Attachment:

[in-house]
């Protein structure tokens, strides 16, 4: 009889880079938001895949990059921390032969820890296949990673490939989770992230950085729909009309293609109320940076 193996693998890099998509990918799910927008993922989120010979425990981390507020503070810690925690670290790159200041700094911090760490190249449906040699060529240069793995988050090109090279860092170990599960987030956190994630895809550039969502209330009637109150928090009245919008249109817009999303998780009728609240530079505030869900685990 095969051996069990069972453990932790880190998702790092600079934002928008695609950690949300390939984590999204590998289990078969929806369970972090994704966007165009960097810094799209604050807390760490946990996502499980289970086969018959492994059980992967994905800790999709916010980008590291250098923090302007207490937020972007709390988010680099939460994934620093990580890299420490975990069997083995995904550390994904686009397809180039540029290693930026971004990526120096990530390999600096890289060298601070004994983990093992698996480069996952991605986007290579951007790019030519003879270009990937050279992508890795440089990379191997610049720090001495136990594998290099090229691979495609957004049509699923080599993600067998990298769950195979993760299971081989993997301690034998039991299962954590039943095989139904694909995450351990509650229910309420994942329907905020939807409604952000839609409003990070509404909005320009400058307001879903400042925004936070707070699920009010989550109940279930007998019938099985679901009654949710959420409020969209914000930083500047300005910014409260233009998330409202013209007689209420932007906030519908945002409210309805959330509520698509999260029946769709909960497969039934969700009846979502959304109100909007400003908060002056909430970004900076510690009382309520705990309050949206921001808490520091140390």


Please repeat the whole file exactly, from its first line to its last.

[in-house]
């Protein structure tokens, strides 16, 4: 009889880079938001895949990059921390032969820890296949990673490939989770992230950085729909009309293609109320940076 193996693998890099998509990918799910927008993922989120010979425990981390507020503070810690925690670290790159200041700094911090760490190249449906040699060529240069793995988050090109090279860092170990599960987030956190994630895809550039969502209330009637109150928090009245919008249109817009999303998780009728609240530079505030869900685990 095969051996069990069972453990932790880190998702790092600079934002928008695609950690949300390939984590999204590998289990078969929806369970972090994704966007165009960097810094799209604050807390760490946990996502499980289970086969018959492994059980992967994905800790999709916010980008590291250098923090302007207490937020972007709390988010680099939460994934620093990580890299420490975990069997083995995904550390994904686009397809180039540029290693930026971004990526120096990530390999600096890289060298601070004994983990093992698996480069996952991605986007290579951007790019030519003879270009990937050279992508890795440089990379191997610049720090001495136990594998290099090229691979495609957004049509699923080599993600067998990298769950195979993760299971081989993997301690034998039991299962954590039943095989139904694909995450351990509650229910309420994942329907905020939807409604952000839609409003990070509404909005320009400058307001879903400042925004936070707070699920009010989550109940279930007998019938099985679901009654949710959420409020969209914000930083500047300005910014409260233009998330409202013209007689209420932007906030519908945002409210309805959330509520698509999260029946769709909960497969039934969700009846979502959304109100909007400003908060002056909430970004900076510690009382309520705990309050949206921001808490520091140390």